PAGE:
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Abstract
Attacks on Internet of Things (IoT) devices are on the rise. Physical Unclonable Functions (PUFs) are proposed as a robust and lightweight solution to secure IoT devices. The main advantage of a PUF compared to the current classical cryptographic solutions is its compatibility [...] Read more.
Attacks on Internet of Things (IoT) devices are on the rise. Physical Unclonable Functions (PUFs) are proposed as a robust and lightweight solution to secure IoT devices. The main advantage of a PUF compared to the current classical cryptographic solutions is its compatibility with IoT devices with limited computational resources. In this paper, we investigate the maturity of this technology and the challenges toward PUF utilization in IoT that still need to be addressed. Full article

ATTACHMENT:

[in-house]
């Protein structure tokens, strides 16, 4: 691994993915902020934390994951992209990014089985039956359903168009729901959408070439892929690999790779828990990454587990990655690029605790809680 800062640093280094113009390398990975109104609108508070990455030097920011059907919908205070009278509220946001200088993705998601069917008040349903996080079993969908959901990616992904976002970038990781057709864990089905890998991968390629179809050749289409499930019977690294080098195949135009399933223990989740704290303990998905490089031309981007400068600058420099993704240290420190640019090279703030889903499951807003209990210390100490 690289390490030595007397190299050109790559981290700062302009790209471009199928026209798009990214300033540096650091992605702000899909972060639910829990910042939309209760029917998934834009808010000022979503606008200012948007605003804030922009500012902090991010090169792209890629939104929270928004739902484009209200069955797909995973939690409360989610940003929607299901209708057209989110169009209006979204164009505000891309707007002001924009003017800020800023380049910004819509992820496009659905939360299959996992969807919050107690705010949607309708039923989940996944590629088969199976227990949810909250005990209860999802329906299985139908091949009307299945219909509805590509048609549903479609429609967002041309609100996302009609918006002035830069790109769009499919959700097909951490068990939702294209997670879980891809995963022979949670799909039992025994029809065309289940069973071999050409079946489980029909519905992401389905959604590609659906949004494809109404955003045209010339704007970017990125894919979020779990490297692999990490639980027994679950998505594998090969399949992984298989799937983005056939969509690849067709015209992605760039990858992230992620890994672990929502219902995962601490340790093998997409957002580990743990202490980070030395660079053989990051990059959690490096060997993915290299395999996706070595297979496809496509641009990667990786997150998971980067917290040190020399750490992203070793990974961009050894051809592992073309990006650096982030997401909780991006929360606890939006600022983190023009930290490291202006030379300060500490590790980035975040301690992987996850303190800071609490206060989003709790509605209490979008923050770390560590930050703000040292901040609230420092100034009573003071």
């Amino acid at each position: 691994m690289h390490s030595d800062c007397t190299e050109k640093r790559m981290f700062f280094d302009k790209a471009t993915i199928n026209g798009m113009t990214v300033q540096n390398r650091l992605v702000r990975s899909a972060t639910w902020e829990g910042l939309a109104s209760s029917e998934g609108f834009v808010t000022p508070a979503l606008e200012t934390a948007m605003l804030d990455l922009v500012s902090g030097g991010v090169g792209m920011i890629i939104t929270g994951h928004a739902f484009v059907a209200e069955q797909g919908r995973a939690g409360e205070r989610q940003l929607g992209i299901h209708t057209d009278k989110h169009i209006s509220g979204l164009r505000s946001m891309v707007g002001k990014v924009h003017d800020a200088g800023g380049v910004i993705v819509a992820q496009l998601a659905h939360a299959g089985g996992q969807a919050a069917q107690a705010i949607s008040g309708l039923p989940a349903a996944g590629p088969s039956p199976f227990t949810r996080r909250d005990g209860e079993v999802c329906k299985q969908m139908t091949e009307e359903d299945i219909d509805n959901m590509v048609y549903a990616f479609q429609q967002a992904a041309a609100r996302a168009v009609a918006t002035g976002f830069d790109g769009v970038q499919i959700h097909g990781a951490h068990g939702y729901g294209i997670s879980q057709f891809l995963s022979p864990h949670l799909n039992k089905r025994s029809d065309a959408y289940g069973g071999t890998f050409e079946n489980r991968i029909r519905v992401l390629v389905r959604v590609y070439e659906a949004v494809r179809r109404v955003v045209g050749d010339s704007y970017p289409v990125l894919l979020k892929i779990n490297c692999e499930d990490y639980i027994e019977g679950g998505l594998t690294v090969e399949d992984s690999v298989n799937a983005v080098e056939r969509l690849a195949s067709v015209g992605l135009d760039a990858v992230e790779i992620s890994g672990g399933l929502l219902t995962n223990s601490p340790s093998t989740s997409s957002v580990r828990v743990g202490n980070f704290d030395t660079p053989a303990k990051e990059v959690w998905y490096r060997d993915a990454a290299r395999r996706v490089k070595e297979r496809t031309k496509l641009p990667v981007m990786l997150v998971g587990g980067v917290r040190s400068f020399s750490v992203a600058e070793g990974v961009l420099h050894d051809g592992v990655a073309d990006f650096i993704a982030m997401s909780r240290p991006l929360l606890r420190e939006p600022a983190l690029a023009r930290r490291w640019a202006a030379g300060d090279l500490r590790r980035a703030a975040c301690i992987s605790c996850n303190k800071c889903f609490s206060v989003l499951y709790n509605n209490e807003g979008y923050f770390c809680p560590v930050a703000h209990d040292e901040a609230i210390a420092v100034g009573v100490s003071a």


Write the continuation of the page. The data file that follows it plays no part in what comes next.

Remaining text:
(This article belongs to the Special Issue Context-Awareness in the Internet of Things)
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Open AccessArticle
Action Graphs for Performing Goal Recognition Design on Human-Inhabited Environments
Sensors 2019, 19(12), 2741; https://doi.org/10.3390/s19122741
Received: 29 March 2019 / Revised: 4 June 2019 / Accepted: 14 June 2019 / Published: 18 June 2019
PDF Full-text (2330 KB) | HTML Full-text | XML Full-text | Supplementary Files
Abstract
Goal recognition is an important component of many context-aware and smart environment services; however, a person’s goal often cannot be determined until their plan nears completion. Therefore, by modifying the state of the environment, our work aims to reduce the number of observations [...] Read more.